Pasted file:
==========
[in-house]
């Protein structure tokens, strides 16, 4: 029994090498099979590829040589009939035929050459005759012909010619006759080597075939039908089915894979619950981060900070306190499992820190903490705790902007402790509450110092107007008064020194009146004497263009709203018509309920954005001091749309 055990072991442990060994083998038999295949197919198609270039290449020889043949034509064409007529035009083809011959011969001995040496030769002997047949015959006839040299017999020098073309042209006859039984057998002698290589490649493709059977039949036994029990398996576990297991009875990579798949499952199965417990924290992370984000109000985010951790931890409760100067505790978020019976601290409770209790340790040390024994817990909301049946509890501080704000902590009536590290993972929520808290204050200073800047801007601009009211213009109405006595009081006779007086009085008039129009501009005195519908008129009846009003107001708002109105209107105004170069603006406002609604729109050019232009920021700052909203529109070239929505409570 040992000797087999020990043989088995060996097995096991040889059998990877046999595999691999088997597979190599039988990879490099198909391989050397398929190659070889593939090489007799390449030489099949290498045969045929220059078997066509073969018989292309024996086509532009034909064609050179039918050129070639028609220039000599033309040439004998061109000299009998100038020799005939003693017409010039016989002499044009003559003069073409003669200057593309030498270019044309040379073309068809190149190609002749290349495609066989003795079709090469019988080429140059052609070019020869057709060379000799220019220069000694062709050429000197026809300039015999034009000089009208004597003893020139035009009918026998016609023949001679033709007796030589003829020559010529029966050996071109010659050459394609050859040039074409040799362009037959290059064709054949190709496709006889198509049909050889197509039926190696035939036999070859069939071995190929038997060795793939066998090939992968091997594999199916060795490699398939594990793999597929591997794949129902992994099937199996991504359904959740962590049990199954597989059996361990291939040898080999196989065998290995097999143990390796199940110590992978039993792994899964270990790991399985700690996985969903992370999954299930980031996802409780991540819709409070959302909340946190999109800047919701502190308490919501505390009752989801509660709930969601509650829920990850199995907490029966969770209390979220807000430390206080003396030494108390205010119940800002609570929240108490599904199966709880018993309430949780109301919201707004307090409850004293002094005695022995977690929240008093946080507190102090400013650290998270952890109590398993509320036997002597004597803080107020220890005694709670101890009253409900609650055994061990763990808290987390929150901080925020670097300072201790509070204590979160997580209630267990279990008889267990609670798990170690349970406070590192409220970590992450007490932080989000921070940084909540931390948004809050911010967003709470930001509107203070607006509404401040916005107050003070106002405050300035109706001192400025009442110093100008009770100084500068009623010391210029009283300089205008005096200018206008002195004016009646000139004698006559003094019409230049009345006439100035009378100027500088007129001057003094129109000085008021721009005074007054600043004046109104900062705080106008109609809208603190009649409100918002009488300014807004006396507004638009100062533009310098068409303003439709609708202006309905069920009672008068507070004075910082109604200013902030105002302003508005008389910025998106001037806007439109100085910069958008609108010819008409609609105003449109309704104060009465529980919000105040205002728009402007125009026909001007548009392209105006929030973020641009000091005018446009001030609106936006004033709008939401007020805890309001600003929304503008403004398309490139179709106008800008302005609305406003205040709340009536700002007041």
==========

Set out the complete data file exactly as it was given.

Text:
[in-house]
């Protein structure tokens, strides 16, 4: 029994090498099979590829040589009939035929050459005759012909010619006759080597075939039908089915894979619950981060900070306190499992820190903490705790902007402790509450110092107007008064020194009146004497263009709203018509309920954005001091749309 055990072991442990060994083998038999295949197919198609270039290449020889043949034509064409007529035009083809011959011969001995040496030769002997047949015959006839040299017999020098073309042209006859039984057998002698290589490649493709059977039949036994029990398996576990297991009875990579798949499952199965417990924290992370984000109000985010951790931890409760100067505790978020019976601290409770209790340790040390024994817990909301049946509890501080704000902590009536590290993972929520808290204050200073800047801007601009009211213009109405006595009081006779007086009085008039129009501009005195519908008129009846009003107001708002109105209107105004170069603006406002609604729109050019232009920021700052909203529109070239929505409570 040992000797087999020990043989088995060996097995096991040889059998990877046999595999691999088997597979190599039988990879490099198909391989050397398929190659070889593939090489007799390449030489099949290498045969045929220059078997066509073969018989292309024996086509532009034909064609050179039918050129070639028609220039000599033309040439004998061109000299009998100038020799005939003693017409010039016989002499044009003559003069073409003669200057593309030498270019044309040379073309068809190149190609002749290349495609066989003795079709090469019988080429140059052609070019020869057709060379000799220019220069000694062709050429000197026809300039015999034009000089009208004597003893020139035009009918026998016609023949001679033709007796030589003829020559010529029966050996071109010659050459394609050859040039074409040799362009037959290059064709054949190709496709006889198509049909050889197509039926190696035939036999070859069939071995190929038997060795793939066998090939992968091997594999199916060795490699398939594990793999597929591997794949129902992994099937199996991504359904959740962590049990199954597989059996361990291939040898080999196989065998290995097999143990390796199940110590992978039993792994899964270990790991399985700690996985969903992370999954299930980031996802409780991540819709409070959302909340946190999109800047919701502190308490919501505390009752989801509660709930969601509650829920990850199995907490029966969770209390979220807000430390206080003396030494108390205010119940800002609570929240108490599904199966709880018993309430949780109301919201707004307090409850004293002094005695022995977690929240008093946080507190102090400013650290998270952890109590398993509320036997002597004597803080107020220890005694709670101890009253409900609650055994061990763990808290987390929150901080925020670097300072201790509070204590979160997580209630267990279990008889267990609670798990170690349970406070590192409220970590992450007490932080989000921070940084909540931390948004809050911010967003709470930001509107203070607006509404401040916005107050003070106002405050300035109706001192400025009442110093100008009770100084500068009623010391210029009283300089205008005096200018206008002195004016009646000139004698006559003094019409230049009345006439100035009378100027500088007129001057003094129109000085008021721009005074007054600043004046109104900062705080106008109609809208603190009649409100918002009488300014807004006396507004638009100062533009310098068409303003439709609708202006309905069920009672008068507070004075910082109604200013902030105002302003508005008389910025998106001037806007439109100085910069958008609108010819008409609609105003449109309704104060009465529980919000105040205002728009402007125009026909001007548009392209105006929030973020641009000091005018446009001030609106936006004033709008939401007020805890309001600003929304503008403004398309490139179709106008800008302005609305406003205040709340009536700002007041």